Tuesday, September 1, 2009

The Fall Semester

Today was "back to school" day for me. I started in the PhD program in Art History in 2005. It seems like ages ago in some ways, and then in others just like it was yesterday. I've been taking 2 courses a semester, but for the fall I'll be taking 3, so I expect to be pretty busy. The good news is that this will be my last official semester for coursework (by "official" I mean for a grade). One class I'm taking is a lecture course entitled Watteau and His Legacy. We're studying the brief career of Antoine Watteau (1684-1721), the French artist whose name has become synonymous with the early Rococo and the fête galante, scenes of aristocrats frolicking in romantic gardens or actors and musicians performing for the viewer. The picture above is by him: The French Comedians from 1720-21. It shows actors performing in a melodrama. The picture is owned by The Metropolitan Museum of Art, where it probably will be hanging alongside other works for a special exhibition opening there 3 weeks from now called Watteau, Music, and Theater. Watteau was important for introducing this new subject matter into the art world at the time, and his untimely death at the age of 37 from tuberculosis helped jettison ongoing interest in his subjects, which were picked up by later French artists such as Fragonard and Manet.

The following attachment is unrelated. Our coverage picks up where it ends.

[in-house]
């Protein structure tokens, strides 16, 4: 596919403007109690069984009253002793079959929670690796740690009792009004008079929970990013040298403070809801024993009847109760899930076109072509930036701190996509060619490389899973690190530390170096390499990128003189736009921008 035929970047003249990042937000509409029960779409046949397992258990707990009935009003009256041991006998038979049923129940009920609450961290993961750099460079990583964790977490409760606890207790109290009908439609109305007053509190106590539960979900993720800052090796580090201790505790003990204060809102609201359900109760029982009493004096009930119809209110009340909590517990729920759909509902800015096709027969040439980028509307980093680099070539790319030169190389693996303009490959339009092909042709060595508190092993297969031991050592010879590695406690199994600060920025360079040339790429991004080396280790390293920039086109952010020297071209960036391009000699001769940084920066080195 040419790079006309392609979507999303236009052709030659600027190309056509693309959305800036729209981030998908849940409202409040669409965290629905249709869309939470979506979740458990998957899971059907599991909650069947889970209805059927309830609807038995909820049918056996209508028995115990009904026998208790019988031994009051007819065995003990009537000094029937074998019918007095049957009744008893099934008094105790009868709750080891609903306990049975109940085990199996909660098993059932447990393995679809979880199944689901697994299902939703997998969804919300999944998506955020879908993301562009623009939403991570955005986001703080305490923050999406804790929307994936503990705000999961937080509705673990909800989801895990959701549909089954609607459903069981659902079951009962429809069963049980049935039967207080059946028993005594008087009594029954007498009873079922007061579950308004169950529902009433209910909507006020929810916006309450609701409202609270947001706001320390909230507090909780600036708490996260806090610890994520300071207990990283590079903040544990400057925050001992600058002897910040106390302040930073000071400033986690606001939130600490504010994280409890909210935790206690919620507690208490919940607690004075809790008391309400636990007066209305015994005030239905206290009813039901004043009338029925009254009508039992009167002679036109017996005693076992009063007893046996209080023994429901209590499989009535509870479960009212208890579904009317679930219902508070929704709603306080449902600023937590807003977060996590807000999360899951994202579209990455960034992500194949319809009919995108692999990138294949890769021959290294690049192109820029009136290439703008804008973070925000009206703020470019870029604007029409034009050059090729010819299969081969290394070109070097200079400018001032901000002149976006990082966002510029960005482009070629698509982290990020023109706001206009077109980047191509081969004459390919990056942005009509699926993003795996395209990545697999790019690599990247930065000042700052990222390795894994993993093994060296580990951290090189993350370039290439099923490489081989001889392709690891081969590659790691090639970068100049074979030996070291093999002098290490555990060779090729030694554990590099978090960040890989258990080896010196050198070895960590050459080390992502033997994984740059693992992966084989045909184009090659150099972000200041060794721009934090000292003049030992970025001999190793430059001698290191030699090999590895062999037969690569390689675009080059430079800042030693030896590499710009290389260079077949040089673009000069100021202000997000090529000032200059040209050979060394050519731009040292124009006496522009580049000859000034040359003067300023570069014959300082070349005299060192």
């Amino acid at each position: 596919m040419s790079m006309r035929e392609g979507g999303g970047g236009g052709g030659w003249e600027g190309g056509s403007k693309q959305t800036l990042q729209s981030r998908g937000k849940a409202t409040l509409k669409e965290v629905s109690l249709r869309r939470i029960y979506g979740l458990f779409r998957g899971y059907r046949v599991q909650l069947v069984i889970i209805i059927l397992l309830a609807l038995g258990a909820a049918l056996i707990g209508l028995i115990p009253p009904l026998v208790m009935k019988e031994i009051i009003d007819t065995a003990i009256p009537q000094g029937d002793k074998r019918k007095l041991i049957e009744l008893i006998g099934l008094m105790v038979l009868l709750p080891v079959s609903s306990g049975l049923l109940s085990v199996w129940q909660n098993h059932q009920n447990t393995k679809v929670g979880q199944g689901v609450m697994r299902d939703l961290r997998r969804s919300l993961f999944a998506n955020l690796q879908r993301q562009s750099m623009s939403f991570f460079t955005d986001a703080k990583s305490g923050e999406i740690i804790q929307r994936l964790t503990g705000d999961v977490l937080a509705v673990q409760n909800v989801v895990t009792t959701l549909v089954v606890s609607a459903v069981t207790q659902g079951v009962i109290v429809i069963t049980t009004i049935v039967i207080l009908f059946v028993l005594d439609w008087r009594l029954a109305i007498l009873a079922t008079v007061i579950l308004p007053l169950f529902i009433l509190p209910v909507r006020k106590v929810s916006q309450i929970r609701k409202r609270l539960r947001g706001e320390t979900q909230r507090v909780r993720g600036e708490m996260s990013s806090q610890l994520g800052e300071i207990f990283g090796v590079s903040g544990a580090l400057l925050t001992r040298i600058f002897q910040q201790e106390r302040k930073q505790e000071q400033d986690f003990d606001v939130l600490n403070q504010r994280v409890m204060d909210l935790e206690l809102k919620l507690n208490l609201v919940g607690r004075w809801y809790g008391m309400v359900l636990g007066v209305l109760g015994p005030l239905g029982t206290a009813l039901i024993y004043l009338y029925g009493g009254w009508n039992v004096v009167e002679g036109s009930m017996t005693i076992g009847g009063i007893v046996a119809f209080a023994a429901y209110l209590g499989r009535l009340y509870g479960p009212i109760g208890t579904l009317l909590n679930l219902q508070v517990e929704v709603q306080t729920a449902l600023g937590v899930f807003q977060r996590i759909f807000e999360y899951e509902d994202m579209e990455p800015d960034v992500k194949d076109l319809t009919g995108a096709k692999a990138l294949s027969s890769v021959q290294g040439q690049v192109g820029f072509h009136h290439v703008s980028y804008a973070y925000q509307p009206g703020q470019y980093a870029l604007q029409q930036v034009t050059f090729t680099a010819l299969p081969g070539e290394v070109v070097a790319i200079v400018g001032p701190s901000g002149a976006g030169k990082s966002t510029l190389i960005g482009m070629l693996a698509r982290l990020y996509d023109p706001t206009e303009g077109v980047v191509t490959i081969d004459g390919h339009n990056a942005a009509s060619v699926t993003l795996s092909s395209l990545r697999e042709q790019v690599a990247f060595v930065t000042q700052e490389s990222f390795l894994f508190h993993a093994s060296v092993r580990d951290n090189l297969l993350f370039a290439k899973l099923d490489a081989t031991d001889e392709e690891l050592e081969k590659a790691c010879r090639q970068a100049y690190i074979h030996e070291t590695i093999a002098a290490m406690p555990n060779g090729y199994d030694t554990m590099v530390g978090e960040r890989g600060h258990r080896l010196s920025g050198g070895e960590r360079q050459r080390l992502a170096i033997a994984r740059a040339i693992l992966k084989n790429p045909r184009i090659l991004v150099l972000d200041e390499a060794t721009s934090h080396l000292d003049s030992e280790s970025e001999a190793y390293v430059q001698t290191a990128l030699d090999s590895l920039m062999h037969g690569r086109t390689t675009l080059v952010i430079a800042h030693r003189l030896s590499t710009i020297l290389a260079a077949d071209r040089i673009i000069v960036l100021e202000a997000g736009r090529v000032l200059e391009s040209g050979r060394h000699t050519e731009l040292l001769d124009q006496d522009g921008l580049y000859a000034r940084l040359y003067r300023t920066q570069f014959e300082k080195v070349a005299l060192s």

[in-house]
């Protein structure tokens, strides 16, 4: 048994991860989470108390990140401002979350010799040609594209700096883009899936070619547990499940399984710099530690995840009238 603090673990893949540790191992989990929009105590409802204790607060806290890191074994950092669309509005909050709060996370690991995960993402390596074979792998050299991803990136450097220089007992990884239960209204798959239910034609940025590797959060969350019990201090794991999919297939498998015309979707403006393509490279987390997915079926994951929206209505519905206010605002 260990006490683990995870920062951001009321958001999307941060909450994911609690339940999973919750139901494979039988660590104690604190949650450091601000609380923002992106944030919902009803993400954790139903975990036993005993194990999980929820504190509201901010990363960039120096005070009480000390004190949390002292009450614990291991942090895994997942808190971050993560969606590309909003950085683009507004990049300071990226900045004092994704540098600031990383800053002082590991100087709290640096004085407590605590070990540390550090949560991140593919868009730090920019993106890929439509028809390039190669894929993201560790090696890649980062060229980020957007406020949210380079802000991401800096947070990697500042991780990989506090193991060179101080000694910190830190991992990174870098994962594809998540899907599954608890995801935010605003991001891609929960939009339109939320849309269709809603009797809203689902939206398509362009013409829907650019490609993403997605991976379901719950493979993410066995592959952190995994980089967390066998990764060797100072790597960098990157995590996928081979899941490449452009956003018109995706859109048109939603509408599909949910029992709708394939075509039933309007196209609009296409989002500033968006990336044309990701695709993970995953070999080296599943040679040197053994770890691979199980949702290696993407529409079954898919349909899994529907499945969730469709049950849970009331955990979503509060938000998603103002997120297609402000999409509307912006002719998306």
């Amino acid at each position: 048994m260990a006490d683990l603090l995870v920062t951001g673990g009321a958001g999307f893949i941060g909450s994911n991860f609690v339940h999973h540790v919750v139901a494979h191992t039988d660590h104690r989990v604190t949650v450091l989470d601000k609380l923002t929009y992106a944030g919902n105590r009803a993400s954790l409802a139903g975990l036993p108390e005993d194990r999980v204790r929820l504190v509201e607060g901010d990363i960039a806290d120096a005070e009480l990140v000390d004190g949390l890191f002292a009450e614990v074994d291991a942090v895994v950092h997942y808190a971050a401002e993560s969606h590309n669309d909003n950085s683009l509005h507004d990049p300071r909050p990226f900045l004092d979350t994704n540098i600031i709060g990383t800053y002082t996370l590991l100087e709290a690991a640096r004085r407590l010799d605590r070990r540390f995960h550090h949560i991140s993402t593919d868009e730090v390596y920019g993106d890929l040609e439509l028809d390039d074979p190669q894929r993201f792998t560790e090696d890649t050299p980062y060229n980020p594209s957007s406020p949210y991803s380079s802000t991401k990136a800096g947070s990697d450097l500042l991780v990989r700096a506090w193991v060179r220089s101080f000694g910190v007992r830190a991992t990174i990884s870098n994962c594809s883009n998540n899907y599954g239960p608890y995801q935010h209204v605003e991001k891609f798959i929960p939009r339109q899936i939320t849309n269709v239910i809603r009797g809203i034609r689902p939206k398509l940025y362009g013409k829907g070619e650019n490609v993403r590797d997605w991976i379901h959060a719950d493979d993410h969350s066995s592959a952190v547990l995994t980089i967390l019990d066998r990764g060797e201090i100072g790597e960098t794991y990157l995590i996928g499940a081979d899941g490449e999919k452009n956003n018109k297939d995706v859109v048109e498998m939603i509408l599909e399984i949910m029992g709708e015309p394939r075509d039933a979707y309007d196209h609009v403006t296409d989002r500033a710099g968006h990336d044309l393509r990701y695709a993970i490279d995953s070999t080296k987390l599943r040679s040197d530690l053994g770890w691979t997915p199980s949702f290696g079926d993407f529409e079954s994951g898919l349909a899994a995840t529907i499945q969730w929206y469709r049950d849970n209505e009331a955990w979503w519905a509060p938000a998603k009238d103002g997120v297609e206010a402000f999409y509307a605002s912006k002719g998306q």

My second class is a seminar entitled The Role of Travel 1750-1900, and it relates to how travel impacted the European and American art world at this time. The topics that we will be covering include: the Grand Tour (when wealthy aristocrats from England in the 1700s used to travel to Italy for extended visits to be "civilized" by the art there); Travel Books and Prints; the Railroad (how it became both a new way in which to travel, and a subject for art in the second half of the 19th century, such as works painted by Turner, Manet, and Monet); Artists' Colonies (rural colonies like Barbizon to urban colonies like the Nazarenes in Rome); National and International Exhibitions (e.g. the Great Exhibition of 1851, etc.); Orientalism and Primitivism (artists and their interactions with non-European cultures).

My last class isn't really a class but an independent study with my advisor, which means lots of reading and summarizing, then preparing an extensive annotated bibliography and proposal as it relates to the focus area for my Oral Examination in the spring and my ideas for a dissertation. I'm going to be working on 19th-century British classicism in painting and sculpture, and the career of John Gibson (1790-1866). Gibson was a British sculptor who lived in Rome for nearly 50 years. He was a member of the Royal Academy and counted among his important patrons Queen Victoria herself. I was pleased to see a few of his works, albeit briefly, when I was visiting Buckingham Palace in July. You may recall I gave a paper on one aspect of Gibson's career last November at Yale, but there's a lot more work to be done.

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